The first shift towards voice communication over the internet (VOIP), rather than traditional phone networks, happened when the enterprises started replacing business phones with the cheaper VOIP technology. Today, the rise of the consumer internet has increased the need for two way audio and video functionality in applications, driving demand for software tools and platforms that enable this utility.
Even though Bandwidth competes with other well known CPaaS companies like Twilio (NYSE:TWLO), it mostly competes with legacy telecommunications companies such as Verizon (NYSE:VZ) and AT&T (NYSE:T), which lack the equivalent software layer over their own networks.
As you can see below, Bandwidth's revenue growth has been unremarkable over the last two years, growing from $130.6 million in Q3 FY2021 to $152 million this quarter.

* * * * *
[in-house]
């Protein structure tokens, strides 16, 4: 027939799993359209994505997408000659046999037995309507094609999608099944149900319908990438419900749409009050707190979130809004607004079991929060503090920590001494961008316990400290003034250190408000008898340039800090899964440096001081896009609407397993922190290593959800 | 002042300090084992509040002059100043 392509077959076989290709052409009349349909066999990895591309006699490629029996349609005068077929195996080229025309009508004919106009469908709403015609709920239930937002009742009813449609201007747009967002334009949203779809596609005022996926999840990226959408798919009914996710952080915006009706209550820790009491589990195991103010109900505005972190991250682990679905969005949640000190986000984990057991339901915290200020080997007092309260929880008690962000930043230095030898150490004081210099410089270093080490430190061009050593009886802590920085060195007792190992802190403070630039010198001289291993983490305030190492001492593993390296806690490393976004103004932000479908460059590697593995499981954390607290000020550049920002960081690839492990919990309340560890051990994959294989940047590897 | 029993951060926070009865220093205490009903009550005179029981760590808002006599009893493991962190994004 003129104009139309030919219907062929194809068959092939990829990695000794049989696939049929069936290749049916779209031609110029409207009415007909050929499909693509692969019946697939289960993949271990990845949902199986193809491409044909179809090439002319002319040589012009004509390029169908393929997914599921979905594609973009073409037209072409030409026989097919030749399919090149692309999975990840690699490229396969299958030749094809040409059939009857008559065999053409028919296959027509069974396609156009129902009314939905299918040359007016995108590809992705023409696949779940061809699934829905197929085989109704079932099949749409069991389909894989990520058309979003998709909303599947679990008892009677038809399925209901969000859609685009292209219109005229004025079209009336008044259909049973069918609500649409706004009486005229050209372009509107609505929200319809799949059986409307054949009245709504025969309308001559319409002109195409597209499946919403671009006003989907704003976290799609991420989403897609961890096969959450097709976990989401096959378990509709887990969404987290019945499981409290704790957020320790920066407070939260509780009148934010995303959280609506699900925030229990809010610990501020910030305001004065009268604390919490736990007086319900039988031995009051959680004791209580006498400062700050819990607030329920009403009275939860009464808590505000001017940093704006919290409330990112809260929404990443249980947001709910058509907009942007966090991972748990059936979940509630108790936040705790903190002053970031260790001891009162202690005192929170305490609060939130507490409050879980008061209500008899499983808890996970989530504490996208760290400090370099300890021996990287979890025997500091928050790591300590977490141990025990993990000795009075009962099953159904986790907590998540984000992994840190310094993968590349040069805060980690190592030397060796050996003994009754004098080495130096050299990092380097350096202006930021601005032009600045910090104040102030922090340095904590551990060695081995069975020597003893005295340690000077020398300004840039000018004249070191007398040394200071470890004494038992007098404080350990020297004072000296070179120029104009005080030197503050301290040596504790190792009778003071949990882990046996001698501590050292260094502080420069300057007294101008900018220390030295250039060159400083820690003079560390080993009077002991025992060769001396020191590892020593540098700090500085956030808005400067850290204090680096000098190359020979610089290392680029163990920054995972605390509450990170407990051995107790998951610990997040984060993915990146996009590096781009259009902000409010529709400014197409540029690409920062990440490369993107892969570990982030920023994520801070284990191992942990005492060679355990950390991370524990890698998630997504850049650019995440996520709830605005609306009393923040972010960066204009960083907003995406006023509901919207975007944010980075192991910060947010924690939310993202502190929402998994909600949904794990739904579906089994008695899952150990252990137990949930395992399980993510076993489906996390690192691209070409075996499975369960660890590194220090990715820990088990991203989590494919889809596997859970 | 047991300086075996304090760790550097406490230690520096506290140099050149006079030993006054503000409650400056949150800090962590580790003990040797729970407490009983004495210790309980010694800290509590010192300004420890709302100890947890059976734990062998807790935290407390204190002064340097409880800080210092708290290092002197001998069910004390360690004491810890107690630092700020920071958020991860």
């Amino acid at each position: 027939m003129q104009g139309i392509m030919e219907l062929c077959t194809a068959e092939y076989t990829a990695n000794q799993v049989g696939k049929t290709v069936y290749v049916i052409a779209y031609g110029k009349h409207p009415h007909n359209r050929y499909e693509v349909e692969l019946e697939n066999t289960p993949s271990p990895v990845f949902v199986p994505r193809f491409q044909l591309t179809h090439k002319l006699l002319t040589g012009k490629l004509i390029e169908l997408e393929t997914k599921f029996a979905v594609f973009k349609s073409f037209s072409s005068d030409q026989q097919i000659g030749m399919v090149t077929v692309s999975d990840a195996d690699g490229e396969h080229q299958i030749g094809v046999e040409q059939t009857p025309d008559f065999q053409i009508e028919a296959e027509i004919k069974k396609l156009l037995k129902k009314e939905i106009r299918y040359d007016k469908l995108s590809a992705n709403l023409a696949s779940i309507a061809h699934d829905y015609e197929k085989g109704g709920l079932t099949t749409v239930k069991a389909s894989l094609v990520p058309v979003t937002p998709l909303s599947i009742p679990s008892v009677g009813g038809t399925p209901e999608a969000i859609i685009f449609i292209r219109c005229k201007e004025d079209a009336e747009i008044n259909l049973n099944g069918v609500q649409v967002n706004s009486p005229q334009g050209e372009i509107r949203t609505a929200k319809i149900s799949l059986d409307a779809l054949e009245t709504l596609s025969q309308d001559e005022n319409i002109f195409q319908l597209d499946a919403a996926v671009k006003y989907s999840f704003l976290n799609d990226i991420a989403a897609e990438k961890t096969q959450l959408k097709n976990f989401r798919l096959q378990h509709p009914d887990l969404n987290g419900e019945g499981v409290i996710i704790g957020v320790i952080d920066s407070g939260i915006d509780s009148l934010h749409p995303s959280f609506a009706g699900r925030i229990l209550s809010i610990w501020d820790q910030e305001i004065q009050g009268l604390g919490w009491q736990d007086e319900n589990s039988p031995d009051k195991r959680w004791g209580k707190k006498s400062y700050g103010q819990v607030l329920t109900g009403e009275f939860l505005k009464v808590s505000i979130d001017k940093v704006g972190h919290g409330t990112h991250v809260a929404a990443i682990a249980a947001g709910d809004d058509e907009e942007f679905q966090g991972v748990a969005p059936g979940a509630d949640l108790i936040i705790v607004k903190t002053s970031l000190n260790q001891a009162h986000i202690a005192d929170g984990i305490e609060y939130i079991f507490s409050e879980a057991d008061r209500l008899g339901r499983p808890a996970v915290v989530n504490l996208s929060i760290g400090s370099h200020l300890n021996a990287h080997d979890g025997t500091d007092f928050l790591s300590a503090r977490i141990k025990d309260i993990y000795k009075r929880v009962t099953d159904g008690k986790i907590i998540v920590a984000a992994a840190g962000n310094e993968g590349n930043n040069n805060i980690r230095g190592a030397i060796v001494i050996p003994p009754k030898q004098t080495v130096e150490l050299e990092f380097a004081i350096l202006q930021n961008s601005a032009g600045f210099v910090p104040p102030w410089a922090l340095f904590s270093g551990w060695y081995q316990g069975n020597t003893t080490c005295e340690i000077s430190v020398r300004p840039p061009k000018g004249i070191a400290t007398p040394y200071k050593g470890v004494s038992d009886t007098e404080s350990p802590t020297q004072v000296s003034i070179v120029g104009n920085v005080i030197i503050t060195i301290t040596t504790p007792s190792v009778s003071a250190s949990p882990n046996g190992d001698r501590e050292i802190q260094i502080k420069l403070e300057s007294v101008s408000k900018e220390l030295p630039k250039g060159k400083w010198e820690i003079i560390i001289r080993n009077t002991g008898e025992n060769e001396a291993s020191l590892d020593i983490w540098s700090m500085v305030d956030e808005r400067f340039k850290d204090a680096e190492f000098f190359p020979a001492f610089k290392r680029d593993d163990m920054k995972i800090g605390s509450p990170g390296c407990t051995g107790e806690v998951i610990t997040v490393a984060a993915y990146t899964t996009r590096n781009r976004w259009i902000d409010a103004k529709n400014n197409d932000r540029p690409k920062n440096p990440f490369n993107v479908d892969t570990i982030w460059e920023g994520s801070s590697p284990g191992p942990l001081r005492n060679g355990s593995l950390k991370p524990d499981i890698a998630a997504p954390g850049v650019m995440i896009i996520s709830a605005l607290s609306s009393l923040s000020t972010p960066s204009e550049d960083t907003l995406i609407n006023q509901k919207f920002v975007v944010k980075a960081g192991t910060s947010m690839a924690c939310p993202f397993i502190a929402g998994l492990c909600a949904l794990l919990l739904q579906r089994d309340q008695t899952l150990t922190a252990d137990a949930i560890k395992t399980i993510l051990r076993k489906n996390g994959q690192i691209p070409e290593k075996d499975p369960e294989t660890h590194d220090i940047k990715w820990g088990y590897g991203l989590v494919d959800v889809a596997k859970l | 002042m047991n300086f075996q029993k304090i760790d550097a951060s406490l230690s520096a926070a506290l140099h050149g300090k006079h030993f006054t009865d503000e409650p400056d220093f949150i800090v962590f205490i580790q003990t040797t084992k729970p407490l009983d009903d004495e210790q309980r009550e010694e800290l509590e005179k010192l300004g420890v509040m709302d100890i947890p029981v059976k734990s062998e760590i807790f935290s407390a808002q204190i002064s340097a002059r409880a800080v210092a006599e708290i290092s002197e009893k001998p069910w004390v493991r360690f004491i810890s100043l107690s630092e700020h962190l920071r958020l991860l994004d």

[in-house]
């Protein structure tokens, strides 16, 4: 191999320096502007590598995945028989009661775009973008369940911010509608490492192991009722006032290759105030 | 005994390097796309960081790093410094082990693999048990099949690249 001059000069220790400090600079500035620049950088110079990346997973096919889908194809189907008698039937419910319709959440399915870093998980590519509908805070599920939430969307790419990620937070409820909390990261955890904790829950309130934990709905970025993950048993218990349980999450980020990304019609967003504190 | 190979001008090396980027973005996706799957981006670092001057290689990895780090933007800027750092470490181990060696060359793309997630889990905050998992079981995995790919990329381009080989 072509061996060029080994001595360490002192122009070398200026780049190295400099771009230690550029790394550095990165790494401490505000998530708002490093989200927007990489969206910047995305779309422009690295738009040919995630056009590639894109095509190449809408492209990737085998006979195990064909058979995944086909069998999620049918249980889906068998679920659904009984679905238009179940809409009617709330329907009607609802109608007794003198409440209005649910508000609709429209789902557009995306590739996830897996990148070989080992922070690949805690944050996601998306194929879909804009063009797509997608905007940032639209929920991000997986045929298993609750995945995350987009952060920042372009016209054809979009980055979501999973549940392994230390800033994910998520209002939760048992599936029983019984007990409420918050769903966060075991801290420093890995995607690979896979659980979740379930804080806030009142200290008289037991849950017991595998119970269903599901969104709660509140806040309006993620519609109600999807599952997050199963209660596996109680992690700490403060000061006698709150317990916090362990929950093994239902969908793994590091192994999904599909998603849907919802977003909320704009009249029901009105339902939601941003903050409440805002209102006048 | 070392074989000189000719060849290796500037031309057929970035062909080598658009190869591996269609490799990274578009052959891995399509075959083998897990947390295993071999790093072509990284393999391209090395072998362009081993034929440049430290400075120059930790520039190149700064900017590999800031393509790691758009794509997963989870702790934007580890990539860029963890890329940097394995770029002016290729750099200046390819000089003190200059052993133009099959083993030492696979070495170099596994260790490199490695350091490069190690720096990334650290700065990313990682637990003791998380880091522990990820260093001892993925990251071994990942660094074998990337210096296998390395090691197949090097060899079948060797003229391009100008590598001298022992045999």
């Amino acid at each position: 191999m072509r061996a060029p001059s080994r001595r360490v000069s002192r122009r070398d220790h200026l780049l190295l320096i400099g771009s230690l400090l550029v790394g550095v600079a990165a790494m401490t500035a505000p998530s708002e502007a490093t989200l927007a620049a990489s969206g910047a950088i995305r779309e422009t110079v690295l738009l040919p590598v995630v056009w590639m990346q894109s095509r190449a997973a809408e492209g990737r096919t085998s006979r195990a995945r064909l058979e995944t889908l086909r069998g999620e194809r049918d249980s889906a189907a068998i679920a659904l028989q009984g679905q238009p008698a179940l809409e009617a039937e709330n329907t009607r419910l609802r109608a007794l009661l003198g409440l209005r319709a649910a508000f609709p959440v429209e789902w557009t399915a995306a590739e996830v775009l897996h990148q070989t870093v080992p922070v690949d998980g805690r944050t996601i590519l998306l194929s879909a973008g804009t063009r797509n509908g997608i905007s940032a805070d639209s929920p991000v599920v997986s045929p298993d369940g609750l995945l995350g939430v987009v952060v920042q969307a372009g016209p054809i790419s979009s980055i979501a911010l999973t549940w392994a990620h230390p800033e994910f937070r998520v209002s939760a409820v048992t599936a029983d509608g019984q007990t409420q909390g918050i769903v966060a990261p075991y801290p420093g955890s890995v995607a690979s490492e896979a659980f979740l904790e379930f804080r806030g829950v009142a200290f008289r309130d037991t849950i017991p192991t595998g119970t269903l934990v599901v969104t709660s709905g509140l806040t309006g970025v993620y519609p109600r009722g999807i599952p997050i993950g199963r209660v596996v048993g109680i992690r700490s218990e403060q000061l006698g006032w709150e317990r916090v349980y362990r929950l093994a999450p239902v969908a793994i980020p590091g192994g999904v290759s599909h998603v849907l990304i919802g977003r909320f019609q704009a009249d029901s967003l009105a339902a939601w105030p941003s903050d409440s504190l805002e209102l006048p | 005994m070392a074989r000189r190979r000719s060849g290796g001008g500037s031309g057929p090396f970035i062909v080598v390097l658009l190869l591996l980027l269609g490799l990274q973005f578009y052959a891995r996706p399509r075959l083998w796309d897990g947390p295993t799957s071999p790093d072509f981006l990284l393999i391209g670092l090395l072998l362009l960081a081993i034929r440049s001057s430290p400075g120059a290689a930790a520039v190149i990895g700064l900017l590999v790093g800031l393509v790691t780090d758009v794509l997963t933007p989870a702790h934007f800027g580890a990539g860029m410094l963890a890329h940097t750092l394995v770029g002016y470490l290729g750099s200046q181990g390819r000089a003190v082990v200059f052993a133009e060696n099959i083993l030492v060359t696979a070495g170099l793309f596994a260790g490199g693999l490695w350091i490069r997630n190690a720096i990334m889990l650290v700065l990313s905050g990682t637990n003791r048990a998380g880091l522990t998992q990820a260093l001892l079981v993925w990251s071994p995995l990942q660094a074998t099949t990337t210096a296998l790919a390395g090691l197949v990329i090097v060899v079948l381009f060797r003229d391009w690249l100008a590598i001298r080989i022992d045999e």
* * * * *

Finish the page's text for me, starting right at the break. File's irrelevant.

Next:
Bandwidth's quarterly revenue was only up 2.49% year on year, which might disappoint some shareholders. Additionally, its growth did slow down compared to last quarter as the company's revenue increased by just $6.14 million in Q3 compared to $8.03 million in Q2 2023. While we'd like to see revenue increase by a greater amount each quarter, a one-off fluctuation is usually not concerning.
Next quarter, Bandwidth is guiding for a 1.89% year-on-year revenue decline to $154 million, a further deceleration from the 24.5% year-on-year decrease it recorded in the same quarter last year. Looking ahead, analysts covering the company were expecting sales to grow 9.47% over the next 12 months before the earnings results announcement.
What makes the software as a service business so attractive is that once the software is developed, it typically shouldn't cost much to provide it as an ongoing service to customers. Bandwidth's gross profit margin, an important metric measuring how much money there's left after paying for servers, licenses, technical support, and other necessary running expenses, was 39.1% in Q3.